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Thomas Look, MD

Thomas Look, MD
Research Center:
Dana-Farber/Boston Children’s Cancer and Blood Disorders Center
Medicine Research
Hematology/Oncology Research
Hospital Title:
Vice Chair for Research, Department of Pediatric Oncology
Academic Title:
Professor of Pediatrics
Research Focus Area:

Research Overview

The ultimate goal of the Look group's studies is to reveal mutant genes, thus providing candidate targets for the development of new therapies. To this end it is exploring:

  • Models of leukemogenesis,particularly the antiapoptotic transcriptional pathway downstream of E2A-HLF, a chimeric oncoprotein activated by chromosomal translocation in childhood leukemia.
  • Developmental pathways subverted in human leukemias and solid tumors. They are conducting a genome-wide mutagenesis screen in zebrafish to identify genes required for normal myeloid cell development in the hematopoietic system.
  • Pathways that lead to T-cell leukemia. They have shown that human T-cell leukemias can be divided into five major subtypes based on the expression of oncogenes that initiate malignant transformation in thymocytes and have overexpressed these oncogenes in zebrafish T-cell progenitors.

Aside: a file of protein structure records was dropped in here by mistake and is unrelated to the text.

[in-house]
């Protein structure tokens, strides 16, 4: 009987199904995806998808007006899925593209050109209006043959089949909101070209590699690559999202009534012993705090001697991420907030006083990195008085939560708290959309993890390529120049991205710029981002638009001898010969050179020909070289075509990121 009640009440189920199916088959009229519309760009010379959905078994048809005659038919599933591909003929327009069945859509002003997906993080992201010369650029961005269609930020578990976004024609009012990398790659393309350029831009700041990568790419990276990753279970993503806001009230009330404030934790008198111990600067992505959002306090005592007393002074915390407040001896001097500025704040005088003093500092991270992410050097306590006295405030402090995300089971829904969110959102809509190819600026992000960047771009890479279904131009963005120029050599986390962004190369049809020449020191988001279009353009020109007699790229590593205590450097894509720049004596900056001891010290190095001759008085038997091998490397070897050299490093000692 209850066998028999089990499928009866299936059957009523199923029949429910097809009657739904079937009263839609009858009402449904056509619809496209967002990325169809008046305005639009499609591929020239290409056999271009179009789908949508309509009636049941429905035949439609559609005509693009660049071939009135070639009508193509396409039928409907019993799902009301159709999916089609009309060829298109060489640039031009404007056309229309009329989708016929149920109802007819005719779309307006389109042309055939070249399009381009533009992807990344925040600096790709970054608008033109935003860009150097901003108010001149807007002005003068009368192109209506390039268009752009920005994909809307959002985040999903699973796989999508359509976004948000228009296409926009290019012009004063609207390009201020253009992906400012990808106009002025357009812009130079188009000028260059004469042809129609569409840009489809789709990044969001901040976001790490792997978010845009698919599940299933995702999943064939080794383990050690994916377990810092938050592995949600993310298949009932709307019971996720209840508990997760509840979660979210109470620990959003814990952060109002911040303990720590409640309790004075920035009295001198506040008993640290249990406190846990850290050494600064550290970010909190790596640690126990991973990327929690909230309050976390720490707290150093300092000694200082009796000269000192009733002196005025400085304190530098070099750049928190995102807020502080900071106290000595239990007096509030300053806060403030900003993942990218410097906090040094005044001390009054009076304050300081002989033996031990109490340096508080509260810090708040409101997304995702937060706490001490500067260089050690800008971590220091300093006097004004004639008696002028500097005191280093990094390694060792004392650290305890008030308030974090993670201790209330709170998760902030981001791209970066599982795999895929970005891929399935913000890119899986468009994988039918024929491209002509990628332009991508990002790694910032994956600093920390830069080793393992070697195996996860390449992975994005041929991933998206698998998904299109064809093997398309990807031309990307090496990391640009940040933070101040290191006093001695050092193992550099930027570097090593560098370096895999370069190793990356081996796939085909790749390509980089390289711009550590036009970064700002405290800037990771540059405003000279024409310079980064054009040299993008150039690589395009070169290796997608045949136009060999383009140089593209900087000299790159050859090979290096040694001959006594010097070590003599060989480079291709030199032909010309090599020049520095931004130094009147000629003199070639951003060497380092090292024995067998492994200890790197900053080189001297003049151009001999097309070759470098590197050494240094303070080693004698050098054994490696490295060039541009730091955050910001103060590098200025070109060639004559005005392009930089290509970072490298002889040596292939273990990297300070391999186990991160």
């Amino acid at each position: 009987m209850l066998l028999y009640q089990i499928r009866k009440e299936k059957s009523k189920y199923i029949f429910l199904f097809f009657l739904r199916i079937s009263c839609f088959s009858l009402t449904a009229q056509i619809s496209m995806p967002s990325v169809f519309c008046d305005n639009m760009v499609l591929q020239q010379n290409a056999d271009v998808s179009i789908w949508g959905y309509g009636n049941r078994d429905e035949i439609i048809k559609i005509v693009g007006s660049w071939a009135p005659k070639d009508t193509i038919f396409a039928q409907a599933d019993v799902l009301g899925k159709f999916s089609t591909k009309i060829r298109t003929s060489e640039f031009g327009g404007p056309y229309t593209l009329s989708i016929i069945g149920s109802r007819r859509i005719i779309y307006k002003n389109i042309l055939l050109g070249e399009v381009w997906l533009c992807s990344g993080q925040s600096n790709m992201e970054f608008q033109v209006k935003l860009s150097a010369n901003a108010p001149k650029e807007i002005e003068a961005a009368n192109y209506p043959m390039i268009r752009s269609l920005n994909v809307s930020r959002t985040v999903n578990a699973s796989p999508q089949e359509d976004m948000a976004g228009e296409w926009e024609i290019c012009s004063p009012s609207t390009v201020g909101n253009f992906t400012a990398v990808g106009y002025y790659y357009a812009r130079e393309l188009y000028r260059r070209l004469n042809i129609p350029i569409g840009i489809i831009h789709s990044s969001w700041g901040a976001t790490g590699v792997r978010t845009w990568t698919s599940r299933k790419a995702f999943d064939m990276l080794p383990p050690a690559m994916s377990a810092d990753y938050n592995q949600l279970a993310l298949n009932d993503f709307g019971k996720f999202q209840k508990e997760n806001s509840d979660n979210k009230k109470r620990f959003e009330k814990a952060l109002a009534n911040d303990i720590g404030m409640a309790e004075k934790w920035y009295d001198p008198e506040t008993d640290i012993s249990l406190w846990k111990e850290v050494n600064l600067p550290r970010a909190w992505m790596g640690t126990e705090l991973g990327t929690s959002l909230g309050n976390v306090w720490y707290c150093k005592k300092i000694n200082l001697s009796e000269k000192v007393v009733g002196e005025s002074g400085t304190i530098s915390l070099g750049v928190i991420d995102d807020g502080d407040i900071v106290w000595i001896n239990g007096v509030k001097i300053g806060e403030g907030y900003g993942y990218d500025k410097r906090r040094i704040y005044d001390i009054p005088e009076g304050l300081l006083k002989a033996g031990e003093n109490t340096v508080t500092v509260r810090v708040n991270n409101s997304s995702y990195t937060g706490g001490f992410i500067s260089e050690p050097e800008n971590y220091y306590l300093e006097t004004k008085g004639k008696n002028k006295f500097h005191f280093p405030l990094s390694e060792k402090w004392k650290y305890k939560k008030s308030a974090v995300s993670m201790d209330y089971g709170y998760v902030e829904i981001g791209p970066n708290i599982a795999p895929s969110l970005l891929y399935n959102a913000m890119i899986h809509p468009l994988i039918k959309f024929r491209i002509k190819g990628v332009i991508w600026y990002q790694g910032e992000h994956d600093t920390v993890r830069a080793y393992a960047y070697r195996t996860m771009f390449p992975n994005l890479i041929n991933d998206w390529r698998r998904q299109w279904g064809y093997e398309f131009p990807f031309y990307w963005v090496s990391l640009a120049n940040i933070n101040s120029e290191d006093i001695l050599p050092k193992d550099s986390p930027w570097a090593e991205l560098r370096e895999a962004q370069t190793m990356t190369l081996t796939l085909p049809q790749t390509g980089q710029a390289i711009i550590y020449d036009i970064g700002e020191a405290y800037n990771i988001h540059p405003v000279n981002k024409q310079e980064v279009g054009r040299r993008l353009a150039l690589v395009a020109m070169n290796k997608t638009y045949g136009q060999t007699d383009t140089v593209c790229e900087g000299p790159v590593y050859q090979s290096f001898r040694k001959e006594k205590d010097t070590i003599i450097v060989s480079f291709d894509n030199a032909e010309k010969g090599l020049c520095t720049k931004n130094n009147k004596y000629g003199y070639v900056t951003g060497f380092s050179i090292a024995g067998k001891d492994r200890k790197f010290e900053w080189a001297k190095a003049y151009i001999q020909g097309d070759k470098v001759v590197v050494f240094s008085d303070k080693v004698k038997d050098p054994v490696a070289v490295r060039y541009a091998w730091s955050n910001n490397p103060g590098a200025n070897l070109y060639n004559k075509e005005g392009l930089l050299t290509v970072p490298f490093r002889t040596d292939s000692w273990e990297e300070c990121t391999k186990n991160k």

About Thomas Look

Thomas Look received his MD and completed an internship and residency in pediatrics at the University of Michigan. He subsequently completed his fellowship in pediatric oncology at St. Jude Childrens Research Hospital in Memphis.He was named Second Annual Lecturer in Leukemia at The Hospital for Sick Children, Toronto, Canada, 2000; Second Annual Giulio J. D'Angio Lecturer, University of Pennsylvania Cancer Center, 1999; and received an Award for Excellence in Pediatric Research, American Academy of Pediatrics, 1995.

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Dana-Farber/Boston Children’s Cancer and Blood Disorders Center

Dana-Farber/Boston Children's Cancer and Blood Disorders Center is one of the top research centers in the world for pediatric cancers and blood diseases. It brings together laboratory scientists and clinical researchers from Dana-Farber Cancer Institute and Boston Children’s Hospital in a single program. We investigate pediatric cancers and non-malignant blood disorders from every angle—from examining cells under the microscope to tracking the effectiveness of current drug regimens using the most advanced molecular methods—so that we can create better treatments for children seen here and around the world.

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